Rodney District Mayor Penny Webster says it is up to the community to tell leaders what they think of new ward and board boundaries proposed for Auckland's super-city.
The Local Government Commission revealed proposed boundaries for the super-city on Friday, opting for fewer local boards than previously suggested.
The commission is proposing 12 wards; eight having two councillors each and four with one councillor, making up the total of 20 representatives for the super council.
Nineteen local community boards will sit within the greater wards, comprising between five and nine members each, making a total of 126 board members around the region.
The Government had recommended that the commission create between 20 and 30 local boards. However, commission chair Sue Piper says fewer boards mean a more focused community approach.
The commission proposes that the new Rodney ward, which will elect one councillor to the super-council, be made up of all of the current Rodney District except the Hibiscus Coast and a small area on the west coast.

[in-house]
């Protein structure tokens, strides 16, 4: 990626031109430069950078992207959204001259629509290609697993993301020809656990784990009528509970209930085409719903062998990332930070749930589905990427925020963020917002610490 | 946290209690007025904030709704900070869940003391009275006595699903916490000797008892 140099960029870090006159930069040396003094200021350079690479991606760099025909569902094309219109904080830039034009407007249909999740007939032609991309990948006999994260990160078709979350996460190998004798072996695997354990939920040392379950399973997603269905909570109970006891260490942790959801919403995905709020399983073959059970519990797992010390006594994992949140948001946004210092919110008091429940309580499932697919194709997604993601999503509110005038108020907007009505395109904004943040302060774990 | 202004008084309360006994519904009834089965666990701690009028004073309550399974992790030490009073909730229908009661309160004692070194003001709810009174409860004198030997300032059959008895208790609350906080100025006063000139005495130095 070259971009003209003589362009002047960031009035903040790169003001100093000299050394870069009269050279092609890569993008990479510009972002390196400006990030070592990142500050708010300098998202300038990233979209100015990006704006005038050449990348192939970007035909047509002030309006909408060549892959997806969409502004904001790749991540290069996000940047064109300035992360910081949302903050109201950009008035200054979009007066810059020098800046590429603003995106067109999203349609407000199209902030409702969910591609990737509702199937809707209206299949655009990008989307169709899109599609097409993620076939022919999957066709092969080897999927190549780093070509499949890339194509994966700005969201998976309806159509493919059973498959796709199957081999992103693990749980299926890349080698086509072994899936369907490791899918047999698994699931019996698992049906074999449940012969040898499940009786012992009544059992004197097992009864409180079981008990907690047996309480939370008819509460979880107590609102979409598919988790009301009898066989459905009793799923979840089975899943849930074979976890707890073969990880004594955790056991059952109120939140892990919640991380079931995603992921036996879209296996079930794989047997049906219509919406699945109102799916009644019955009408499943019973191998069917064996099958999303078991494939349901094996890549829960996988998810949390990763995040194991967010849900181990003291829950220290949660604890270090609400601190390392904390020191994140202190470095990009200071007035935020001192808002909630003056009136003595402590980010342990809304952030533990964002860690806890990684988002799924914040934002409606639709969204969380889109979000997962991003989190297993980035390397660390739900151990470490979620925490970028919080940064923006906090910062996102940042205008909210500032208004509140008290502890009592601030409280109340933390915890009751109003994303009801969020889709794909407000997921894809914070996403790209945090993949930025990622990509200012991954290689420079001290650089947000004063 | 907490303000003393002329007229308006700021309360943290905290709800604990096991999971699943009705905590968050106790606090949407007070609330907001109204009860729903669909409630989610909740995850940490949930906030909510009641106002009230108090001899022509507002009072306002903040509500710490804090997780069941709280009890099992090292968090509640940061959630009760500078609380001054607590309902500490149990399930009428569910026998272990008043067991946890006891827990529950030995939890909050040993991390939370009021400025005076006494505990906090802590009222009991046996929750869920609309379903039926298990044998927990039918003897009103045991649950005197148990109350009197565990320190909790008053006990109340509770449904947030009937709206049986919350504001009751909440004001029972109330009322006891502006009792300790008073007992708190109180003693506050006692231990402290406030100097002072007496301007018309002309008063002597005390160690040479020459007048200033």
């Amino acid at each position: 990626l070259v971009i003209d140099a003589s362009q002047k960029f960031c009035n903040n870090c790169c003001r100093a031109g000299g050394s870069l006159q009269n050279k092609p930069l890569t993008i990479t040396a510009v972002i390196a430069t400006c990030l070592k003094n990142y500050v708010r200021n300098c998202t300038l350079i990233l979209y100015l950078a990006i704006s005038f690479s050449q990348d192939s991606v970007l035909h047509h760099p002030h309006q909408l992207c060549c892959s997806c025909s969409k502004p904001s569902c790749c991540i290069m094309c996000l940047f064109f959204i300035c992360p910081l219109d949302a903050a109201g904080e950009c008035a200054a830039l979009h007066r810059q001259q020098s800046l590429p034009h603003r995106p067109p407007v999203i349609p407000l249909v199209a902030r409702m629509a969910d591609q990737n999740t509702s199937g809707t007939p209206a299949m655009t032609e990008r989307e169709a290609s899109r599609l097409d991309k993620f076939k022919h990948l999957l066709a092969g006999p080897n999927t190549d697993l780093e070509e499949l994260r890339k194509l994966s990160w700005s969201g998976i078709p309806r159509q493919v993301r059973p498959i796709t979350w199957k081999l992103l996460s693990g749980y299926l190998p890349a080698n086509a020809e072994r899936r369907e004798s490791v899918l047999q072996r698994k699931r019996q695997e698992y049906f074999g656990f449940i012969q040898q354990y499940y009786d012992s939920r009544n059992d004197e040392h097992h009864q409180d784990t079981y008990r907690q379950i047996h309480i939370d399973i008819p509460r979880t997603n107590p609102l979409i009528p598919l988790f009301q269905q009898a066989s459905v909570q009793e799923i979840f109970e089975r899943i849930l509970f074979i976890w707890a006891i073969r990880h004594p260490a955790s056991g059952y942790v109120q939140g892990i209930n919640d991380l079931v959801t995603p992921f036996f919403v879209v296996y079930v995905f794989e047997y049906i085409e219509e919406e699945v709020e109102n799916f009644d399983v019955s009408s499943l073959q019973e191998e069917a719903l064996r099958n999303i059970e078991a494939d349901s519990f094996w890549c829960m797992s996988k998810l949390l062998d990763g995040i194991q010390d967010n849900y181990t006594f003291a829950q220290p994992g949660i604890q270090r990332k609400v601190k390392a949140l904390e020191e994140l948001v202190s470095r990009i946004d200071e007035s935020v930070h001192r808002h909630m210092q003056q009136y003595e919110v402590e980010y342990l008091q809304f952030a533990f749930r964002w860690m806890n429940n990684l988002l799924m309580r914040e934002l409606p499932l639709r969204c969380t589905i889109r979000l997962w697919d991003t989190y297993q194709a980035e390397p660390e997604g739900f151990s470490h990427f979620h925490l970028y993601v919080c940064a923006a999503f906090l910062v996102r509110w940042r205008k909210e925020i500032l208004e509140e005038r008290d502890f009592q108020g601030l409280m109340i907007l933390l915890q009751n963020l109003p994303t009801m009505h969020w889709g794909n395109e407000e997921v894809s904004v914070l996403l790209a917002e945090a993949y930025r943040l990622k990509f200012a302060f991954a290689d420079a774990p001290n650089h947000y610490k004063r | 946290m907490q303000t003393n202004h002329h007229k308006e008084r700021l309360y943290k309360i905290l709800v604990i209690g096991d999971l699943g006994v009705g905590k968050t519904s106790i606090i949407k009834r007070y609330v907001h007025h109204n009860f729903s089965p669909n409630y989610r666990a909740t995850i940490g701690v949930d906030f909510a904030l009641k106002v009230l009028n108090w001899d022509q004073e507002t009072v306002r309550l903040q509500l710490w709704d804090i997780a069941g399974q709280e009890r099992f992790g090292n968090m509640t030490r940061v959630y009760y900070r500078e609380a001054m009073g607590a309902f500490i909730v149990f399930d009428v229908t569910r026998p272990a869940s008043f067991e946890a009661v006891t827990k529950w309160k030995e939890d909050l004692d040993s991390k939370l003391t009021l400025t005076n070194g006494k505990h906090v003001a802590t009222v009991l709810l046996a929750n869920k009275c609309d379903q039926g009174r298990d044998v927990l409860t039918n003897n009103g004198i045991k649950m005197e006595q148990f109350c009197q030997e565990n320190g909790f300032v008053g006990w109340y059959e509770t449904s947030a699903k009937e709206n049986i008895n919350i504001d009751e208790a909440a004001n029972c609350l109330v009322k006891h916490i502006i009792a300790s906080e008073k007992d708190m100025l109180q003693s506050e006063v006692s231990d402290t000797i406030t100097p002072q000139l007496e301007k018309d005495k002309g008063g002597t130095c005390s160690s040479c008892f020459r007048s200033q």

Rodney Mayor Penny Webster says she is interested in feedback from the community on this proposal, and the structure of the board will also be looked at.
Meanwhile, a group opposed to the inclusion of north Rodney in the super-city is calling for the Government to hold a binding poll to re-address the changing of the city's northern boundary.
The Northern Action Group wanted the northern part of Rodney to form a new council with Kaipara District.
Spokesperson Bill Townson says the commission has not got the power to make the changes and the group is asking the Government to let residents decide.
'Attempt made' to recognise communities
The proposed super-city boundaries show an attempt has been made to recognise different communities, a South Auckland community leader believes.
Mangere Community Board chair Leatuli Peter Skelton says the structure will give people in South Auckland a chance to vote people in to represent them.
Mr Skelton says the community board boundaries will allow people to be represented by councillors who understand their needs. But at ward level, Pacific Islanders will have to choose candidates with care if they want a voice, so votes are not split.
The bigger challenge is to ensure that Auckland's Pacific population gets out to vote, he says.